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Double Dutch as Netherlands adds four more Reapers to first order

22nd August 2023 - 17:30 GMT | by The Shephard News Team in London


The first RNLAF Reaper is shown here being rolled out in 2022. (Photo: Dutch MoD)

The Royal Netherlands Air Force (RNLAF) will increase its fleet of General Atomics Aeronautical Systems (GA-ASI) MQ-9A Block 5 Reapers UAS from four to eight under a deal announced on 21 August.

The Netherlands received FMS approval for the additional four aircraft in June this year under a $611 million deal. According Shephard Defence Insight delivery is expected to be in 2025 and 2026.

The new contract includes three mobile ground control stations, up to eight AN/DAS-4 multi-spectral targeting systems, Selex Seaspray synthetic aperture radars (SAR), SeaVue maritime radars, M299 Hellfire Longbow missile launchers, AN/ARC-210 radios, LoS ground data terminals and up to 20 General Atomics Lynx AN/APY-8 SAR.

The Dutch received approval for the first buy in 2015 and signed a $339 million contract for four Reapers in 2018. The first was delivered in 2022 but it has been on trials in the Caribbean since then and was only handed over earlier this month.

Dutch Reaper UAVs to be armed with Hellfire missiles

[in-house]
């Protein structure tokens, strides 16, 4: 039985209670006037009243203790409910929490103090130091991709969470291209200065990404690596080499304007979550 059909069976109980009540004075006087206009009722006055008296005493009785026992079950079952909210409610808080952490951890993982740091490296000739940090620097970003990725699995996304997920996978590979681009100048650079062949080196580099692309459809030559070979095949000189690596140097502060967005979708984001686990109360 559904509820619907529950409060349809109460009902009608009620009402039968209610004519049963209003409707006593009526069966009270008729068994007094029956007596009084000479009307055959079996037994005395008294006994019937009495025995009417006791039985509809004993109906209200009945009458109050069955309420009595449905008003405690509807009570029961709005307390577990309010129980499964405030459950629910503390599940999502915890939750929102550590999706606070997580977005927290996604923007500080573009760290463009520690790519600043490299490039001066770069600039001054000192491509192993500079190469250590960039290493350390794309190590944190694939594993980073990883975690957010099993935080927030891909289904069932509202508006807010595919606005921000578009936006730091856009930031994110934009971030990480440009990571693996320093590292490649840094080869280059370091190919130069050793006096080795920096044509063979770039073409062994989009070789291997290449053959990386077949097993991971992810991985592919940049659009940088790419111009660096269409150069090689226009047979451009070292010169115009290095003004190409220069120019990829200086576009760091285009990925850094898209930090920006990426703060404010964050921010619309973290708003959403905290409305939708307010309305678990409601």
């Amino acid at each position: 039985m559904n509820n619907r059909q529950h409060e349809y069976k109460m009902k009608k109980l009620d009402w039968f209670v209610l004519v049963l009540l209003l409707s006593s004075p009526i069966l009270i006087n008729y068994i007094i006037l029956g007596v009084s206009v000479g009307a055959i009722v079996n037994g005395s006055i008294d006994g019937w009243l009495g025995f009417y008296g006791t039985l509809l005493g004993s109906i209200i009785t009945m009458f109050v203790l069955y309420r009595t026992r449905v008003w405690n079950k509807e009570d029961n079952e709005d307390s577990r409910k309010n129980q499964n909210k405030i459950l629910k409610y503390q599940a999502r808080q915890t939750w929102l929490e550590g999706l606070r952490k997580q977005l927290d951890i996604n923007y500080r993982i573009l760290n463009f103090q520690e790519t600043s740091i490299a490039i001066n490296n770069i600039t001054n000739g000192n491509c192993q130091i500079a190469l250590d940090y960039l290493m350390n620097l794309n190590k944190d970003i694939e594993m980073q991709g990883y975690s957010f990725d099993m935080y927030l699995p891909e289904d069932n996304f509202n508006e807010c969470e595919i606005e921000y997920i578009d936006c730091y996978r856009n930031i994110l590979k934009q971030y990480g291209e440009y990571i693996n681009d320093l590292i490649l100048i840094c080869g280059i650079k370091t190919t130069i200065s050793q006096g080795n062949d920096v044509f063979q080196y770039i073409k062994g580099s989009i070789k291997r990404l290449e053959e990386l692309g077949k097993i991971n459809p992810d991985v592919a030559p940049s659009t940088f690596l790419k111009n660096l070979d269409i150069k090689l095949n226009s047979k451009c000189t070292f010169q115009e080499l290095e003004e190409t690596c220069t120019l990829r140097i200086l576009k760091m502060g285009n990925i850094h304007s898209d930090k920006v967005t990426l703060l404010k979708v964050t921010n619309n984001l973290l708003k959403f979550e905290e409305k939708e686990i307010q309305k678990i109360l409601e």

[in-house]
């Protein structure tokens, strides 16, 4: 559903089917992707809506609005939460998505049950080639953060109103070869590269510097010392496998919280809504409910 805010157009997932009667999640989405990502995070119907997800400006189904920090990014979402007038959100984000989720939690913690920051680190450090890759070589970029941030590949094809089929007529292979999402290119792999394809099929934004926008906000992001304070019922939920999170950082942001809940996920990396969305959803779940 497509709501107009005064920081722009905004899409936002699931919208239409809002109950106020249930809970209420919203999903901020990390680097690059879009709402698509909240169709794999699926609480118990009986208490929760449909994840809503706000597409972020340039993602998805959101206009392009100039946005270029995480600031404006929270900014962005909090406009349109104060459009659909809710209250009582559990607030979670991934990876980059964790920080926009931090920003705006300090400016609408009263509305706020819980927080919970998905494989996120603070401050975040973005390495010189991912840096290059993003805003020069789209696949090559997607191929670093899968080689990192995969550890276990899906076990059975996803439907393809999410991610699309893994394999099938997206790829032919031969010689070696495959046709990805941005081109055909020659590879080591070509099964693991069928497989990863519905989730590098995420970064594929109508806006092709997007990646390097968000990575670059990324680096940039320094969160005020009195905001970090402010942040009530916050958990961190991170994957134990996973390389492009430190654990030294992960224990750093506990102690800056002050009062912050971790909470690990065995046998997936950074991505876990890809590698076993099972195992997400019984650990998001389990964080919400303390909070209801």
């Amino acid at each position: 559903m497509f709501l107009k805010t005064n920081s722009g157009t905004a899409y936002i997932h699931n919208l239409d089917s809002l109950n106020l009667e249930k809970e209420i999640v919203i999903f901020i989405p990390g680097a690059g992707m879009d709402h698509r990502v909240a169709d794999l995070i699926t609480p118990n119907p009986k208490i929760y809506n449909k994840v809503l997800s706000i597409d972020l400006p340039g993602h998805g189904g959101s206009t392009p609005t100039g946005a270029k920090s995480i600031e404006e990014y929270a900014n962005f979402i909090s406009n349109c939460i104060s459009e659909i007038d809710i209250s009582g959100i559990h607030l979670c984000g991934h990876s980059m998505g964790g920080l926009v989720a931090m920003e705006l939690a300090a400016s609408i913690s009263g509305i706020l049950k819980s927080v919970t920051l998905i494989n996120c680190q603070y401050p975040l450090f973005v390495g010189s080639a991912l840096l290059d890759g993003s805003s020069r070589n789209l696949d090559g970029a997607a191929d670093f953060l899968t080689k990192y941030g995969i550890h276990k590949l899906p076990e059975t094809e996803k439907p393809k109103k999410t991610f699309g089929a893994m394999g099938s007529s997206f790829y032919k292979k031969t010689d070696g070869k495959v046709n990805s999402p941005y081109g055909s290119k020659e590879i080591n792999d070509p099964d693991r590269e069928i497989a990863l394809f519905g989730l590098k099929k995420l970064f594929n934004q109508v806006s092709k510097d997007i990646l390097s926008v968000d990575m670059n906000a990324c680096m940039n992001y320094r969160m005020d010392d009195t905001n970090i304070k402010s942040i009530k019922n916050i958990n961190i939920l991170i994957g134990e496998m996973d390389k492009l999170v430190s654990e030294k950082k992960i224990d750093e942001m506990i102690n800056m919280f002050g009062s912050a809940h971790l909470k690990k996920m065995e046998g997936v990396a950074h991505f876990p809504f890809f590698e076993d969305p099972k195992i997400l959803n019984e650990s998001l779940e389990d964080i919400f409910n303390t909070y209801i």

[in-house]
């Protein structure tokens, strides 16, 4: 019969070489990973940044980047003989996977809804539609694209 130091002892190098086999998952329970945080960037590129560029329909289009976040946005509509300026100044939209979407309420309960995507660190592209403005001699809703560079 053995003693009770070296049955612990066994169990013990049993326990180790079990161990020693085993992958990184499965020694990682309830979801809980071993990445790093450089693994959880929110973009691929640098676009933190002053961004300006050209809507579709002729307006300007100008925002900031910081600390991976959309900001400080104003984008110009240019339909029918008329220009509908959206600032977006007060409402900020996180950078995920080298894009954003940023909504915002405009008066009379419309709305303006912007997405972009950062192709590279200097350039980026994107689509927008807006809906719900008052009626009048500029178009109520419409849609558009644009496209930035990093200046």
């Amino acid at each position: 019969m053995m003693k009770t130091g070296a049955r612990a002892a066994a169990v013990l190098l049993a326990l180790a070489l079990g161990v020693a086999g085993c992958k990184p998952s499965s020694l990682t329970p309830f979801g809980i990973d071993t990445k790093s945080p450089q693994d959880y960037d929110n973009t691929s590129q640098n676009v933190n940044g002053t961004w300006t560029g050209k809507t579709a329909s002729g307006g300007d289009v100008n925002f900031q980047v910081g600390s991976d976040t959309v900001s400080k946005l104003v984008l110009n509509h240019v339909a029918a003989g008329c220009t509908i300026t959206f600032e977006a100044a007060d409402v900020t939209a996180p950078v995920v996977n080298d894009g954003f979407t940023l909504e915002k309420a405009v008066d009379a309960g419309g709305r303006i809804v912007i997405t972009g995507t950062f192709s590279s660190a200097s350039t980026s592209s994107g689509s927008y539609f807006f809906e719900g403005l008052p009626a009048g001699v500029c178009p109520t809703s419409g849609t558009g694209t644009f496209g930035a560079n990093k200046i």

Netherlands receives first MQ-9A Reaper UAS

The first deal included four mobile ground control stations Block 30 (option Block 50), six Honeywell TPE331-10T turboprop engines, six AN/DAS-1 multi-spectral targeting systems, four General Atomics Lynx (exportable) synthetic aperture radar/ground moving target indicator systems, with maritime wide area search capability.

Lt Col Jan Ruedisueli, commander of the RNLAF’s 306 squadron that operates the new MQ-9A Reapers said: ‘We are doubling the number of MQ-9A Reapers so we can increase our maritime and overland ISR capacity.’

‘The MQ-9As will receive external pods for electronic intelligence, a communications relay, a maritime radar, and also be armed in the future.’

Separately, earlier this month GA-ASI successfully landed its short take-off and landing Mojave demonstrator UAS, derived from Reaper and MQ-1C Gray Eagle, on a dirt runway.

The Shephard News Team


The Shephard News Team

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